I spoke with one of two co-chairs of the community, Heidi Preis, a young mother of four in her early to mid-30s, and a Sociology PhD candidate at Tel Aviv University who is writing her doctoral dissertation on women and the birth experience as well as the experience of prostitutes working in Tel Aviv. Where Heidi had the time to do all this and be a co-chair of this community I haven’t a clue. But she is the caliber of the people who are building this community; socially conscious, sophisticated, thoughtful, openhearted, smart, and community centered.

We asked some of the members what they had found in this new congregation that was so appealing. Heidi’s mother said that though she had been a member of a modern orthodox synagogue near Jerusalem for most of her adult life, she fell in love with Galit and moved over to this community. The positive and joyful energy there was palpable.

As we walked back to the bus to return to Tel Aviv, we rabbis were abuzz with excitement about this community and its future. No one doubted that Kodesh v’Hol would, within only a few short years, have its own building (it receives no money from the government as do Israeli Orthodox communities for their synagogues and schools) and would grow dramatically as more and more Israelis discover it and make it their home away from home.

This morning the entire conference celebrated Shabbat at the Tel Aviv Art Museum. Rabbi Judy Schindler (the daughter of the late Rabbi Alexander Schindler, the former President of America’s Reform movement) was our prayer leader along with HUC-Jerusalem Cantorial Student and composer Shani Ben Or, and composer, keyboardist and guitarist Boaz Dorot, as well as a violist and a percussionist. The music was beautiful and engaging, from the very best of Israeli and American composers and song writers as well as Yemenite, Libyan, Bulgarian, and classical Israeli music, plus a new nigun composed by Shani and Boaz especially for this occasion. Did I say that Shani sings like an angel and that she intends to become the first cantor-rabbi ordained in Israel by the Hebrew Union College (there are 100 Israeli born rabbis serving the Reform movement here now with 10 being ordained annually. All have positions serving the Israeli community!).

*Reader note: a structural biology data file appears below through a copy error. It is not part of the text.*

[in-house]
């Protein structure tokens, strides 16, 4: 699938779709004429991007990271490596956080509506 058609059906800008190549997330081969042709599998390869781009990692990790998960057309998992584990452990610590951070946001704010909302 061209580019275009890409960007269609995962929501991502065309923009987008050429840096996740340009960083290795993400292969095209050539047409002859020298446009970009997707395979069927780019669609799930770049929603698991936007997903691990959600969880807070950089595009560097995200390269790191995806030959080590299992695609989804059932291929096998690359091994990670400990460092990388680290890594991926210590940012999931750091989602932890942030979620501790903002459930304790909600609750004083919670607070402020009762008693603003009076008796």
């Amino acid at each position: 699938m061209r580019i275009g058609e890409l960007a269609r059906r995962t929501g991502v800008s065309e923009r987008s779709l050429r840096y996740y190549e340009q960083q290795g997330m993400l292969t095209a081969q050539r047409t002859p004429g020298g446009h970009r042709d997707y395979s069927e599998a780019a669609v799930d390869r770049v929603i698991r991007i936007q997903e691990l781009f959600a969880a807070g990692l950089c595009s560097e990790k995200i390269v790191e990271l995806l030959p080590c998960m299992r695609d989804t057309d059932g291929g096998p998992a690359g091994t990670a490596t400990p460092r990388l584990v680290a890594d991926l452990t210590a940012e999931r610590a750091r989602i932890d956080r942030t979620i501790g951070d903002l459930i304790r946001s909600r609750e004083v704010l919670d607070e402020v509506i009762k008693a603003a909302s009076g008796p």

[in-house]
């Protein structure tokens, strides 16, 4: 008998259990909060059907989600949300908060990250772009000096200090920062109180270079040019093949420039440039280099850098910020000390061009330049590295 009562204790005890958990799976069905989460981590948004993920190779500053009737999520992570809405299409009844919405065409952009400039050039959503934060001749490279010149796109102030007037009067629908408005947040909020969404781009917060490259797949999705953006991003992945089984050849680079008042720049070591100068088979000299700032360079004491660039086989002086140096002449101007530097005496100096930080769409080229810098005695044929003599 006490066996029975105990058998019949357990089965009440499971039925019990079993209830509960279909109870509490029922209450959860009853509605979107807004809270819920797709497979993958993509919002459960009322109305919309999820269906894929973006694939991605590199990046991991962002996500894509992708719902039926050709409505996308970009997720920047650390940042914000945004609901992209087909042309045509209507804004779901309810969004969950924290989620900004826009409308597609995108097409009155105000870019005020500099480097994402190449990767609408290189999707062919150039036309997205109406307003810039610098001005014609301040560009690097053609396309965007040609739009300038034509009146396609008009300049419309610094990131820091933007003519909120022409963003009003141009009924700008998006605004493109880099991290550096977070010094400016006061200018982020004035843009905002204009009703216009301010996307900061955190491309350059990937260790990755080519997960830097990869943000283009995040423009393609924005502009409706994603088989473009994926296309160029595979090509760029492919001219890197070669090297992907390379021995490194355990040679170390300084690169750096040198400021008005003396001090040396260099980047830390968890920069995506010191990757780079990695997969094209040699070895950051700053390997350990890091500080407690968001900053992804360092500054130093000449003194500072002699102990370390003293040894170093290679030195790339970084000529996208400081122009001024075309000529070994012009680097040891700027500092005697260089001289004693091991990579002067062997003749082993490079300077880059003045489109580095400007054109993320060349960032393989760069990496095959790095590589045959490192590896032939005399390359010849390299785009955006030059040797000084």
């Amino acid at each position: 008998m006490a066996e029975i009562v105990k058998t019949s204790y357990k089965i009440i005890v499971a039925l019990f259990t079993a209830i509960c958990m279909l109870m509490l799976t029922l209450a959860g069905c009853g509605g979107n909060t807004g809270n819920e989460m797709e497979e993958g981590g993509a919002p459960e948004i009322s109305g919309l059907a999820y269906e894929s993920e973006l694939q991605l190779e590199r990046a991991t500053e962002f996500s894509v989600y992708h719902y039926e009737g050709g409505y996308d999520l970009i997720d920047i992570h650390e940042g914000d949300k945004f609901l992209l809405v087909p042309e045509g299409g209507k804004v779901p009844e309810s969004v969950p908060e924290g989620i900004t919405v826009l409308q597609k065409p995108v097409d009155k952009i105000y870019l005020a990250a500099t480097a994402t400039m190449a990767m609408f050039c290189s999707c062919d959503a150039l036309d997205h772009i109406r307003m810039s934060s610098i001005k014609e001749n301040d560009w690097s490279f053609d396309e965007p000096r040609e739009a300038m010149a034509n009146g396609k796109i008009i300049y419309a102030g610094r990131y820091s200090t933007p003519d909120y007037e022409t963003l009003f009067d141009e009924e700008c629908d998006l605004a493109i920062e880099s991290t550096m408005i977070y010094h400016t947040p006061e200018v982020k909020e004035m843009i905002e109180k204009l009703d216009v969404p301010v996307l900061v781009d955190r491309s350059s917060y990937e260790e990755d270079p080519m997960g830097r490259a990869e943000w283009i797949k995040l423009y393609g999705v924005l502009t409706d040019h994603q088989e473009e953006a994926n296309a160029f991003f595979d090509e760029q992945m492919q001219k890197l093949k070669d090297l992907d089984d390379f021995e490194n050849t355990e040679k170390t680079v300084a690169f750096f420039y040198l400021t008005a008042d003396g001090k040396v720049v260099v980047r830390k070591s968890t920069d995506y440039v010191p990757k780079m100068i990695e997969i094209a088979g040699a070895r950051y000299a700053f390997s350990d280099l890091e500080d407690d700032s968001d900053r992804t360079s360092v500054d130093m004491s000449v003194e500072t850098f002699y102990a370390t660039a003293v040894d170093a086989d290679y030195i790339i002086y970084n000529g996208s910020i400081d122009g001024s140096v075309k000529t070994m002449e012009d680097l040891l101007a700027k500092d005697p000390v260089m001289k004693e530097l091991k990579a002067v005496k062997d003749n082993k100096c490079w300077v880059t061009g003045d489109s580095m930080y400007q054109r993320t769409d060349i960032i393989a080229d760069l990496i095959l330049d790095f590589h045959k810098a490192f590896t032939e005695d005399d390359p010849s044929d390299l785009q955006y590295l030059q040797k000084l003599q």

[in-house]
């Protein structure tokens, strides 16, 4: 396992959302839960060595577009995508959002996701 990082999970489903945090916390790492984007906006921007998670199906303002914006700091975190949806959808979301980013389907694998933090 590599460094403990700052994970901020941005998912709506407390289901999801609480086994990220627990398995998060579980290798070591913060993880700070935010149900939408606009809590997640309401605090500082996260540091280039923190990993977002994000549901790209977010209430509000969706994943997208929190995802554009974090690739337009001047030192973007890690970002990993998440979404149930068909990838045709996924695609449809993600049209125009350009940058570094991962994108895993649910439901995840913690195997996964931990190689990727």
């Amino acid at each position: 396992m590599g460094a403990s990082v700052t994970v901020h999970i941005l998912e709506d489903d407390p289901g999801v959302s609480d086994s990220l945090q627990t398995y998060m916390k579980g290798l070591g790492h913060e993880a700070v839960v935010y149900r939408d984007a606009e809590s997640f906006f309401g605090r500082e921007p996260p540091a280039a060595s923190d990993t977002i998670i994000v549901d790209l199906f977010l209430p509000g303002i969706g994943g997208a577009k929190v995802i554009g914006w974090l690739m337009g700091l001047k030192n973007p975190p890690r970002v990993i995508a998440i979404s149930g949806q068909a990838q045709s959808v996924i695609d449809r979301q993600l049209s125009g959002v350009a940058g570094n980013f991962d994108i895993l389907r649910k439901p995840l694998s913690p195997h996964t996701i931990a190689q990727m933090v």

There’s so much that can break and deaden the heart here, but there’s also so much to warm the heart and expand the soul. It was the latter that transported me on this Shabbat and I’m grateful to our sister Reform movement in Israel, the Israel Movement for Progressive Judaism, and its inspired rabbis and lay Israeli leadership. It is now an Israeli movement, and it is catching fire.

The Israeli government’s agreement to create an egalitarian and pluralistic prayer space under Robinson’s Arch in the Southern Kotel Plaza that is equal in size to the Northern Kotel Plaza (the traditional Western Wall site) but controlled by Women of the Wall and the Reform and Conservative movements (see my earlier blog) all, taken together, suggest that a tipping point has been reached for liberal Judaism in Israel.

The harsh incitement coming out of the ultra-Orthodox community and aimed directly at Reform Judaism suggests that, indeed, we now represent an important alternative that is meaningful, enriching and affirmative for Jewish identity and observance in the state of Israel threatens Orthodox hegemony over the life of all Israelis. We American Jews and all Jews in the Diaspora ought to take pride in what is taking place, and be as supportive as we can be.